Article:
Forging Path for Women in Policing

By Ron Fanfair, Toronto Police Service Published: 10:23 a.m. May 24, 2016
Updated: 10:28 a.m. May 24, 2016

Unbeknownst to Ruth Burritt, donning the police uniform in the 1960s would have a great impact on the Toronto of today.

A woman seated in a chair behind a desk
Ruth Burritt takes a seat in the Chief's chair during a tour of police facilities almost 50 years after she walked the beat

The schoolteacher joined the job in 1961, among the first cohorts of women to serve as police officers in the city. The 81-year-old, who served for six years, recalled a very different reality than police women are accustomed to in 2016.

“I remember I was never allowed to eat lunch with the men in the guard room,” she said. “The men needed to be convinced that that we were valuable… We had to try hard but do it in a gentle way.”

She said many in the community were shocked to find a woman in uniform at their door but accepted her authority.

“They were stunned. They never heard of women police officers,” she said.

But strangers weren’t the only ones surprised.

“My mother was horrified. She couldn’t believe I would do such a job. She didn’t think it was befitting a young girl’s dignity,” she said.

Burritt recalls that, in police college, the women had to laugh off a training sergeant charged with teaching the class foot drills and how to take care of their shoes. 

“While telling us one day how we should shine our shoes, he pulled out red silk ladies underwear to demonstrate.”

Chief Mark Saunders interviews Constable Ruth Burritt who served in the 1960s

As part of Police Week celebrations, Burritt and daughter-in-law  Sergeant Stephanie Burritt, of the Toronto Anti-Violence Intervention Strategy, spent a day touring Communications, 23 and 52 Divisions, the Toronto Police Operations Centre and police headquarters.

Chief Mark Saunders welcomed Burritt to his office, urging her to sit in his chair and tell him about her career.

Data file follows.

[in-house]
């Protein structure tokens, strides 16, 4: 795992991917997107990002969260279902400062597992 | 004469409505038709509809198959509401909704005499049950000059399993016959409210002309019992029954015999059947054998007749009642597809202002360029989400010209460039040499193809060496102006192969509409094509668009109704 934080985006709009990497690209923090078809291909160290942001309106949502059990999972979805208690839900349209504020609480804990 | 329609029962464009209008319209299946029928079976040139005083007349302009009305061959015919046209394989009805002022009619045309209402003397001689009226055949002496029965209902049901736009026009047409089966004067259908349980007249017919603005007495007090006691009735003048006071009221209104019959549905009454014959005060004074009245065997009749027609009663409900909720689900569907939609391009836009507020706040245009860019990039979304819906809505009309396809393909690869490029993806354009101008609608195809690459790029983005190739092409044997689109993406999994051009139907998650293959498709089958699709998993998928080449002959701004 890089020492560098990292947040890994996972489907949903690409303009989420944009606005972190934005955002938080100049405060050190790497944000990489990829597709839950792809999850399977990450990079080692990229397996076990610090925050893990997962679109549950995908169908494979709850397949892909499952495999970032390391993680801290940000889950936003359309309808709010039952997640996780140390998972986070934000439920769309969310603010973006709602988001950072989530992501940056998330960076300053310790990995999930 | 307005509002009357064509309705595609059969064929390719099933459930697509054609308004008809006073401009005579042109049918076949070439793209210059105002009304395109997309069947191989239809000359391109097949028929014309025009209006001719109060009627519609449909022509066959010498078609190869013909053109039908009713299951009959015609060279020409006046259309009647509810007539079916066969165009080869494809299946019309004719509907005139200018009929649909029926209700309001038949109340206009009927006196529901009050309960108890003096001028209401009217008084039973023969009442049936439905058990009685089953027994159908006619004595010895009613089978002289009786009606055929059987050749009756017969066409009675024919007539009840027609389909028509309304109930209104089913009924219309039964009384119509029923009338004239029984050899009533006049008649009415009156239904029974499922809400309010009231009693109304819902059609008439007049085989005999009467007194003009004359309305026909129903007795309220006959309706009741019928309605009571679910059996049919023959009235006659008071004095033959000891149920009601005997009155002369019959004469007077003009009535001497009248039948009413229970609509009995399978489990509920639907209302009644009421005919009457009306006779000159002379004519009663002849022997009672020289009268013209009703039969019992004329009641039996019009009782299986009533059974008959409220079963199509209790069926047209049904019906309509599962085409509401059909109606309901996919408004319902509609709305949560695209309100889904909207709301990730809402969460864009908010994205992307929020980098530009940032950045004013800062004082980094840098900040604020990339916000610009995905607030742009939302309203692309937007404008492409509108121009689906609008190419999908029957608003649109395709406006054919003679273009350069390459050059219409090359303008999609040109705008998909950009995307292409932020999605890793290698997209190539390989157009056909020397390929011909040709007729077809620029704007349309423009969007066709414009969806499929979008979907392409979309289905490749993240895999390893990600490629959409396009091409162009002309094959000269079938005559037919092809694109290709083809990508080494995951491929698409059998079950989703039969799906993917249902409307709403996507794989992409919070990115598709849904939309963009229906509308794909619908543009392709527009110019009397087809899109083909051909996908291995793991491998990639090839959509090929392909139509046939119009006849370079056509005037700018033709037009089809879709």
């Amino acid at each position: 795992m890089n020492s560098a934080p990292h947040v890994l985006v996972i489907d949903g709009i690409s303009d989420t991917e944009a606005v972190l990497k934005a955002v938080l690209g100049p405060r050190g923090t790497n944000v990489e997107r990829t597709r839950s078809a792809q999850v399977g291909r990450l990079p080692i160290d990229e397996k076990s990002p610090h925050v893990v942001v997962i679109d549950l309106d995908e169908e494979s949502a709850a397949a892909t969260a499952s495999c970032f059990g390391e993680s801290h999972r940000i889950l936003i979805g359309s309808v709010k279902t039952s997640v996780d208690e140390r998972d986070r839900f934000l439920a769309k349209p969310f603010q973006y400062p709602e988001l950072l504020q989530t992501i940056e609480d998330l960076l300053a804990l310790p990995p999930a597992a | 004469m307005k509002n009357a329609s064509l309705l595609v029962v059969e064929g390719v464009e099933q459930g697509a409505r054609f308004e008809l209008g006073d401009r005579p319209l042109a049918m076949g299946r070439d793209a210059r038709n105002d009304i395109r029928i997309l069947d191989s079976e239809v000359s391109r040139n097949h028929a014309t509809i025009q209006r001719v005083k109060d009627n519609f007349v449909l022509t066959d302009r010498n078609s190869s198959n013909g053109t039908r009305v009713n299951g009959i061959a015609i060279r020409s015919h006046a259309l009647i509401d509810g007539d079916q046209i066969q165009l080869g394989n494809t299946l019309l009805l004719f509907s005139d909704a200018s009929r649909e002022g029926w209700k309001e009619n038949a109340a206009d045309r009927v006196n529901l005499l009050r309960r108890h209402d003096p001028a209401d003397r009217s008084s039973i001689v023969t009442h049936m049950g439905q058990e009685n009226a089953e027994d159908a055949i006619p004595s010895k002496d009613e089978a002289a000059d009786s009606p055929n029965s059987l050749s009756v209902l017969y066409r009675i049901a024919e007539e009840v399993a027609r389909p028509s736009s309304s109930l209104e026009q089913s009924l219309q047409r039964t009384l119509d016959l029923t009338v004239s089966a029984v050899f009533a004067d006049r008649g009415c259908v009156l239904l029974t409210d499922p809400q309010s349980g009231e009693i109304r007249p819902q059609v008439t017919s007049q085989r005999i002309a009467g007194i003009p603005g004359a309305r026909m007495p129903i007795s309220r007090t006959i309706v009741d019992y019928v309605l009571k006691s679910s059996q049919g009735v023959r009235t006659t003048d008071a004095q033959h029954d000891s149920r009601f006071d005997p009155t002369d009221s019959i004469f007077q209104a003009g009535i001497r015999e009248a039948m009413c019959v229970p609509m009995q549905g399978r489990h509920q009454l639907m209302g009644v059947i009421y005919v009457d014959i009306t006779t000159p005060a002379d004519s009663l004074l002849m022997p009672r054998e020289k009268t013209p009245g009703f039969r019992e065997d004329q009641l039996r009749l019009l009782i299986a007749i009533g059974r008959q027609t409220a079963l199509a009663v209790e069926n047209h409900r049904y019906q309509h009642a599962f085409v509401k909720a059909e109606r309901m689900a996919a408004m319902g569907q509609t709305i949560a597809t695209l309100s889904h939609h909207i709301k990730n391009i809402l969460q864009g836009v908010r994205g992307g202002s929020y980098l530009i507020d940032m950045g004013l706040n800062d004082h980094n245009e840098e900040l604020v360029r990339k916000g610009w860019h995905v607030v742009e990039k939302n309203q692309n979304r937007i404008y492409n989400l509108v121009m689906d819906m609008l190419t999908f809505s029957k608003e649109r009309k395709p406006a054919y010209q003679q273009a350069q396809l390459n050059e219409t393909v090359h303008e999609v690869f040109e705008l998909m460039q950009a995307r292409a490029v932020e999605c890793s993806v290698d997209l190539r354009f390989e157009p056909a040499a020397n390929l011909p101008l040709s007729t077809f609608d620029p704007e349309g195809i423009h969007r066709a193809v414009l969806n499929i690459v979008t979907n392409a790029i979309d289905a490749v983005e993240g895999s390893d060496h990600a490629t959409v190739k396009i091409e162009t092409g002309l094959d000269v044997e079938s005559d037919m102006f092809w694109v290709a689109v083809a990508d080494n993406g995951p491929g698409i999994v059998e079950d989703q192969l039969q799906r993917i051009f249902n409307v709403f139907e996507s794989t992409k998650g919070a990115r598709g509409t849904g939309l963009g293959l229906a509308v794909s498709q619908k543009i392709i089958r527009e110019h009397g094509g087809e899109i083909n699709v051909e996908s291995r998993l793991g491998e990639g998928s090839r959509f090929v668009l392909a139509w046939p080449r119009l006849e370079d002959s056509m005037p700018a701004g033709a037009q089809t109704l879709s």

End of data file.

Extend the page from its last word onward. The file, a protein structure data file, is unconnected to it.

“We’ve got some amazing female officers and your daughter-in-law is one of them… There’s no doubt in my mind that part of the reason she stuck it through is because of examples like you,” Saunders said. “You have had an influence on the women of policing. Being one of the first, you have to blaze that trail for others, you make a reality that it is possible and others have succeeded because of you.”

During the ride-along, Burritt saw the vast difference in how officers communicate and the technology at their fingertips, whether radios on their belts or the computers in their scout cars.

“I had a little brass key in my pocket and, if I could find a call box, I could call for help from there,” she said.

Prior to joining the Service, Burritt taught at two elementary schools for six years.

A woman in TPS uniform with a whistle in her mouth waving traffic on
Constable Phyllis Banks directs traffic at Yonge and Queen Sts. in 1960

“I thought teaching was dull and I wanted some spice in my life, which I found when I became a police officer,” said the octogenarian, who worked at the Women and Morality Bureaus and 22 Division.

Working undercover as a prostitute, she helped nab many johns in several sting operations in the 1960s.

Despite relishing law enforcement, the classroom was her calling and she spent three decades teaching, after leaving the Service.

“I enjoyed policing, but I felt as if I had done enough and it was time to go back to teaching,” said Burritt, who holds a university degree. “I drove a squad car and we carried small billy clubs and handcuffs, even though I was never called upon to use of any of them as far as I could remember.”

She said the highlight of her policing career was the General Proficiency and Best Student Awards she received after graduating from police college.

“I never really considered myself to be academically exceptional so, when I got that award, I was really proud,” added Burritt, who appeared in the 1961 documentary – Powder Puff Patrol – featuring the city’s female cops.

Of the six female officers in her graduating class, she was the last to leave the Service.

“Overall, there were about 50 of us in the organization when I joined and I felt we were breaking a barrier at the time,” she noted. “It was exciting to be part of something like that, even though the careers of many policewomen back then were short-lived because you had to be single and have no children if you wanted to remain as a uniformed cop.”

Sergeant Burritt, who has been with the Service since 1994, enjoyed the opportunity to be with her mother-in-law for a day.

“She blazed a trail for other female officers like me,” she said. “This is the least I could do to show my appreciation for what she did.”

A man in TPS uniform beside a woman
Chief Mark Saunders called Ruth Burritt a trailblazer
TPS crest watermark